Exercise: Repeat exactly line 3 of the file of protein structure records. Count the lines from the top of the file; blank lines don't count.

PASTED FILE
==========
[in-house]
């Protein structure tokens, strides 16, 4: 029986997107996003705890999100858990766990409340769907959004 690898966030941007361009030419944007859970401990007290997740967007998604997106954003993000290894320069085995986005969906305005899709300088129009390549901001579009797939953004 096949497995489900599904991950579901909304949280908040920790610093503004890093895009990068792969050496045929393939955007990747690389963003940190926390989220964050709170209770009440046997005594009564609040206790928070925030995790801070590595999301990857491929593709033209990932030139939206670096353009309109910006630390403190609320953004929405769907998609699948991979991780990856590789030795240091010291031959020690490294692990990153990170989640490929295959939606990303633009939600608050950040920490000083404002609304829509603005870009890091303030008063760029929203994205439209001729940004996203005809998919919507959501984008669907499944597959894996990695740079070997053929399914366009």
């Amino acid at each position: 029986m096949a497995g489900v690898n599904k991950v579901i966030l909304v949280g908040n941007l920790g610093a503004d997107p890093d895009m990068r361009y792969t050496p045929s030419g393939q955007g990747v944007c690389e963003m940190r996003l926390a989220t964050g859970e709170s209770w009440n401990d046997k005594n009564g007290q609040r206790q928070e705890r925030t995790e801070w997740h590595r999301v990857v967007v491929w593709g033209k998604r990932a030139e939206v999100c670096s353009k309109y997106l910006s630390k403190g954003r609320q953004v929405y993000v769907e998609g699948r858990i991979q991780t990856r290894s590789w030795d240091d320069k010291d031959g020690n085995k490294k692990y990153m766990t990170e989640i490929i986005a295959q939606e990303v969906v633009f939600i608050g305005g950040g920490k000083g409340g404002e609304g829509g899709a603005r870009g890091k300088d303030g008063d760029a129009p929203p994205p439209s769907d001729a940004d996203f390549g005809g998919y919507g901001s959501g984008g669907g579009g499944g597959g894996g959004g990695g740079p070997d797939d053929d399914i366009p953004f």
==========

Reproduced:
């Amino acid at each position: 029986m096949a497995g489900v690898n599904k991950v579901i966030l909304v949280g908040n941007l920790g610093a503004d997107p890093d895009m990068r361009y792969t050496p045929s030419g393939q955007g990747v944007c690389e963003m940190r996003l926390a989220t964050g859970e709170s209770w009440n401990d046997k005594n009564g007290q609040r206790q928070e705890r925030t995790e801070w997740h590595r999301v990857v967007v491929w593709g033209k998604r990932a030139e939206v999100c670096s353009k309109y997106l910006s630390k403190g954003r609320q953004v929405y993000v769907e998609g699948r858990i991979q991780t990856r290894s590789w030795d240091d320069k010291d031959g020690n085995k490294k692990y990153m766990t990170e989640i490929i986005a295959q939606e990303v969906v633009f939600i608050g305005g950040g920490k000083g409340g404002e609304g829509g899709a603005r870009g890091k300088d303030g008063d760029a129009p929203p994205p439209s769907d001729a940004d996203f390549g005809g998919y919507g901001s959501g984008g669907g579009g499944g597959g894996g959004g990695g740079p070997d797939d053929d399914i366009p953004f």